Future Visions: POWER8 with NVLink

Digging a bit deeper, the shiny new S822LC is a different beast. If offers the "NVIDIA improved" POWER8. The core remained the same but the CPU now comes with NVIDIA's NVlink technology. Four of these NVLink ports allows the S822LC to make a very fast (80 GB/s full duplex) and direct link with the latest and greatest of NVIDIA GPUs: the Tesla P100. Ryan has discussed NVLink and the 16 nm P100 in more detail a few months ago. I quote:

NVLink will allow GPUs to connect to either each other or to supporting CPUs (OpenPOWER), offering a higher bandwidth cache coherent link than what PCIe 3 offers. This link will be important for NVIDIA for a number of reasons, as their scalability and unified memory plans are built around its functionality.

Each P100 has a 720 GB/s of memory bandwidth, powered by 16 GB of HBM2 stacked memory. If you combine that with the fact that the P100 has more than twice the processing power in half precision and double precision floating point (important for machine learning algorithms) than its predecessor, it easy to understand why the data transfers from the CPU to GPU can easily become a bottleneck in some applications.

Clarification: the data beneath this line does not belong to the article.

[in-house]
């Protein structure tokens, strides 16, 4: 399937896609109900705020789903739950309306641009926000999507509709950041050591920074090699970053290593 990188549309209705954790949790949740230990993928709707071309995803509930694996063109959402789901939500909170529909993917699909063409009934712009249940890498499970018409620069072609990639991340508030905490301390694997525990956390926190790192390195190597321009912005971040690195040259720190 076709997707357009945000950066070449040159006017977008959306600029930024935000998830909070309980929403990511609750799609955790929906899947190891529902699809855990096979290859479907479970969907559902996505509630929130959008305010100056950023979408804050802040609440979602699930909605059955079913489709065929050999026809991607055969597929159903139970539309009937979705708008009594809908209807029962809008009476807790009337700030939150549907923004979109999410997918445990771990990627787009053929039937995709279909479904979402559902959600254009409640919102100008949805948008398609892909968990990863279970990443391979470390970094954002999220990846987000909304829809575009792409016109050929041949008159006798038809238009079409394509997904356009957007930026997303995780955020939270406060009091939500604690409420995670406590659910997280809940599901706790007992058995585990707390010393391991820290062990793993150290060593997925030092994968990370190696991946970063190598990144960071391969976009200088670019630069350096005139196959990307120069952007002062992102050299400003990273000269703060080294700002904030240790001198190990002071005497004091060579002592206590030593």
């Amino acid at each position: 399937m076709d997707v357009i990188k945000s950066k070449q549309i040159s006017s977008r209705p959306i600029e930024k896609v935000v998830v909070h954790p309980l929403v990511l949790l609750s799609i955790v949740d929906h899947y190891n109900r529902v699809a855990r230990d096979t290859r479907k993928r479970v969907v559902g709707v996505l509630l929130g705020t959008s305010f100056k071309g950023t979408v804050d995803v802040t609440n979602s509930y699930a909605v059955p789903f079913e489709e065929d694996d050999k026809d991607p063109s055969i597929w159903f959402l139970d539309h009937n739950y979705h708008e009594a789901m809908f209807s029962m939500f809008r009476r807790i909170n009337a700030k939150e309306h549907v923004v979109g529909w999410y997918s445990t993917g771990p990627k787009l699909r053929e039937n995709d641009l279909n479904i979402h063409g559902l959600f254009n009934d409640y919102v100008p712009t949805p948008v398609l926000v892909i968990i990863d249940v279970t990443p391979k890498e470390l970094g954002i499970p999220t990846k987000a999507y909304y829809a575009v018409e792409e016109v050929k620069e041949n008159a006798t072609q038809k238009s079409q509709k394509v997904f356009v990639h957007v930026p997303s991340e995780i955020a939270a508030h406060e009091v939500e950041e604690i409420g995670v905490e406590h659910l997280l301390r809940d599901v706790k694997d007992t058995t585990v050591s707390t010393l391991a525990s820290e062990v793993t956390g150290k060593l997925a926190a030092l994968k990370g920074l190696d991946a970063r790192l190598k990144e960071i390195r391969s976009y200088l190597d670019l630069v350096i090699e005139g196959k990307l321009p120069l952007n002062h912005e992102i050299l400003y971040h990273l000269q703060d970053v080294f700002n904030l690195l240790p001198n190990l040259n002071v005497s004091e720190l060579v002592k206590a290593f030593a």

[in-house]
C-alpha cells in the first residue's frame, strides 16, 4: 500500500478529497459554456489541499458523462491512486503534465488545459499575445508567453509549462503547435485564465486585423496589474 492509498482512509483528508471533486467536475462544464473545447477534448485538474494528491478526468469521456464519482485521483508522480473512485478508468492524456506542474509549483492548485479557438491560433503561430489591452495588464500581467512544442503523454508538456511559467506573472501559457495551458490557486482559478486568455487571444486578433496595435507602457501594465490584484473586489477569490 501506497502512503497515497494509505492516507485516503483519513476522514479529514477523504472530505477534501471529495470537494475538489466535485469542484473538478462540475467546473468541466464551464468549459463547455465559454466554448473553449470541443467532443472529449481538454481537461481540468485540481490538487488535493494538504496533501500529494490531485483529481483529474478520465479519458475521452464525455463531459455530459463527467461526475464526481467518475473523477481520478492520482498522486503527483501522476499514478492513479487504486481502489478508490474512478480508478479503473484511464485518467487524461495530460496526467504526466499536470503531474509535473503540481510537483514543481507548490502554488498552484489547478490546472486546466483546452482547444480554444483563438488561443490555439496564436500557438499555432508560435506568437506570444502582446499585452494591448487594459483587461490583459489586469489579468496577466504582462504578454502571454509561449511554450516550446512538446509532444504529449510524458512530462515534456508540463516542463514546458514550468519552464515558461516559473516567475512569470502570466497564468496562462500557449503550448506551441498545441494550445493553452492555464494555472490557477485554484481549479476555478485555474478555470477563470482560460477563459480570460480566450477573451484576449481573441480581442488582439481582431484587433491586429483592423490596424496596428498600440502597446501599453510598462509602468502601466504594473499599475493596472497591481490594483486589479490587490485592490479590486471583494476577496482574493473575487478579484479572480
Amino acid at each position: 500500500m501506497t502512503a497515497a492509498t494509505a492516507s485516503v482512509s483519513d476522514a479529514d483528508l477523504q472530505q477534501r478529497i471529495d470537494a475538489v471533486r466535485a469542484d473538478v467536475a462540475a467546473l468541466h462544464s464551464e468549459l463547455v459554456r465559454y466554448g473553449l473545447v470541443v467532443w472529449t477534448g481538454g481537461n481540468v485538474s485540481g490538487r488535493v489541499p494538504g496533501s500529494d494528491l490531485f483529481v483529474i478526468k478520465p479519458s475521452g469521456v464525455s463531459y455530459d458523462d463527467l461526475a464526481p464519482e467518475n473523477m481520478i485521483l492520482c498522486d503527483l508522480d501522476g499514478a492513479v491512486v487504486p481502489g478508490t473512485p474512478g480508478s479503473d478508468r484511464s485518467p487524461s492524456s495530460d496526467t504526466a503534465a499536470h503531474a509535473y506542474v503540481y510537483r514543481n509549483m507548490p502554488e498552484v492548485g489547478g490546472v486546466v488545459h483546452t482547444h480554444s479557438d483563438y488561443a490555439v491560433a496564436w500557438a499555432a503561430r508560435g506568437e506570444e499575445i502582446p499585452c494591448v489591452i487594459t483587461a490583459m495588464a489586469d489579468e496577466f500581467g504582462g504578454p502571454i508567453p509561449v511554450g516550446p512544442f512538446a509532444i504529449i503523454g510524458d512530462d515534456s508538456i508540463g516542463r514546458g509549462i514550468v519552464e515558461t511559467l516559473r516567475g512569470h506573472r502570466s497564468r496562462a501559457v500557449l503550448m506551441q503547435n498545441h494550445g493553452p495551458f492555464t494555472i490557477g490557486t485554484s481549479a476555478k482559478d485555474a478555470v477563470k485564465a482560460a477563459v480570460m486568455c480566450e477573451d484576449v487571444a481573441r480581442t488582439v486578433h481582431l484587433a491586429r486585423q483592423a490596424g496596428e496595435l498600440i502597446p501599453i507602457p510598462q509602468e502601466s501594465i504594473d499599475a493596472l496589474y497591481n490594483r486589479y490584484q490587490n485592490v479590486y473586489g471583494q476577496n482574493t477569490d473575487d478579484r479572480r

This means that the "OpenPOWER way of working" has enabled the IBM POWER8 to be the first platform to fully leverage the best of NVIDIA's technology. It is almost certain that Intel will not add NVLink to their products, as Intel went a totally different route with the Xeon and Xeon Phi. NVLink offers 80 GB/s of full-duplex connectivity per GPU, which is provided in the form of 4 20GB/s connections that can be routed between GPUs and CPUs as needed. By comparison, a P100 that plugs into an x16 PCIe 3.0 slot only gets 16 GB/s full duplex to communicate with both the CPU and the other GPUs. So theoretically, a quad NVLink setup from GPU to CPU offers at least 2.5 times more bandwidth. However, IBM claims that in reality the advantage is 2.8x as the NVLink is more efficient than PCIe (83% of theoretical bandwidth vs. 74%).